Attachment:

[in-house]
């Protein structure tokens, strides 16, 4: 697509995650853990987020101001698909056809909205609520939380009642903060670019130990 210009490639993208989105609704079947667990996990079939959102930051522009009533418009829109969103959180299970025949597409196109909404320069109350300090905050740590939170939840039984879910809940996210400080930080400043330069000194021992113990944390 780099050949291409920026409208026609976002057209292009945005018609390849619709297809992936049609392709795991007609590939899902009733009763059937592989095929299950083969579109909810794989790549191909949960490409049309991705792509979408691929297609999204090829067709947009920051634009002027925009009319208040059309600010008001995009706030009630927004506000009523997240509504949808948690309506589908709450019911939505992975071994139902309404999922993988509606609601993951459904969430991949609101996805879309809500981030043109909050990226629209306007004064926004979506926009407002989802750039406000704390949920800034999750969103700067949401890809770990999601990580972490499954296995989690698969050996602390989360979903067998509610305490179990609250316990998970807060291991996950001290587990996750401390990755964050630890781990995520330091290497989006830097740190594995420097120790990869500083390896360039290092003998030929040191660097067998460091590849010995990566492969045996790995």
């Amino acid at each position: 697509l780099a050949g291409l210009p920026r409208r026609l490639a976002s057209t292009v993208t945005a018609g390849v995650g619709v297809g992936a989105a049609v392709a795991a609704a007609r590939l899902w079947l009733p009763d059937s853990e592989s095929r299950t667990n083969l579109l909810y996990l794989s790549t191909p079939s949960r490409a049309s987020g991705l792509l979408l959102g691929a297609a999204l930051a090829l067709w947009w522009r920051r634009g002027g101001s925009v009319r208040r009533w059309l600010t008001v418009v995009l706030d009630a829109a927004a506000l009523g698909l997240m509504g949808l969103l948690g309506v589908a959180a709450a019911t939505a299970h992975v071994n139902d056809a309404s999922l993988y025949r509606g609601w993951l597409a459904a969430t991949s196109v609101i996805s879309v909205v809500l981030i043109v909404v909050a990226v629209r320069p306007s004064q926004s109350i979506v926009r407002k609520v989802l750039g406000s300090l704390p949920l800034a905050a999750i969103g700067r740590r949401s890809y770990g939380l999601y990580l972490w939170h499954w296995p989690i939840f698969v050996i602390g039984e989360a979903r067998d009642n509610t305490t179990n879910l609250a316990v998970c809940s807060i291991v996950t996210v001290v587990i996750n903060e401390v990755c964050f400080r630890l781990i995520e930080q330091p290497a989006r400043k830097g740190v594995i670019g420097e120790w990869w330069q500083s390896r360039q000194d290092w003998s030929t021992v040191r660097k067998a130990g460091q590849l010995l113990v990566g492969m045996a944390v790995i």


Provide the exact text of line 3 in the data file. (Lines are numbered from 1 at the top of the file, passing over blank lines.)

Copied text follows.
């Amino acid at each position: 697509l780099a050949g291409l210009p920026r409208r026609l490639a976002s057209t292009v993208t945005a018609g390849v995650g619709v297809g992936a989105a049609v392709a795991a609704a007609r590939l899902w079947l009733p009763d059937s853990e592989s095929r299950t667990n083969l579109l909810y996990l794989s790549t191909p079939s949960r490409a049309s987020g991705l792509l979408l959102g691929a297609a999204l930051a090829l067709w947009w522009r920051r634009g002027g101001s925009v009319r208040r009533w059309l600010t008001v418009v995009l706030d009630a829109a927004a506000l009523g698909l997240m509504g949808l969103l948690g309506v589908a959180a709450a019911t939505a299970h992975v071994n139902d056809a309404s999922l993988y025949r509606g609601w993951l597409a459904a969430t991949s196109v609101i996805s879309v909205v809500l981030i043109v909404v909050a990226v629209r320069p306007s004064q926004s109350i979506v926009r407002k609520v989802l750039g406000s300090l704390p949920l800034a905050a999750i969103g700067r740590r949401s890809y770990g939380l999601y990580l972490w939170h499954w296995p989690i939840f698969v050996i602390g039984e989360a979903r067998d009642n509610t305490t179990n879910l609250a316990v998970c809940s807060i291991v996950t996210v001290v587990i996750n903060e401390v990755c964050f400080r630890l781990i995520e930080q330091p290497a989006r400043k830097g740190v594995i670019g420097e120790w990869w330069q500083s390896r360039q000194d290092w003998s030929t021992v040191r660097k067998a130990g460091q590849l010995l113990v990566g492969m045996a944390v790995i």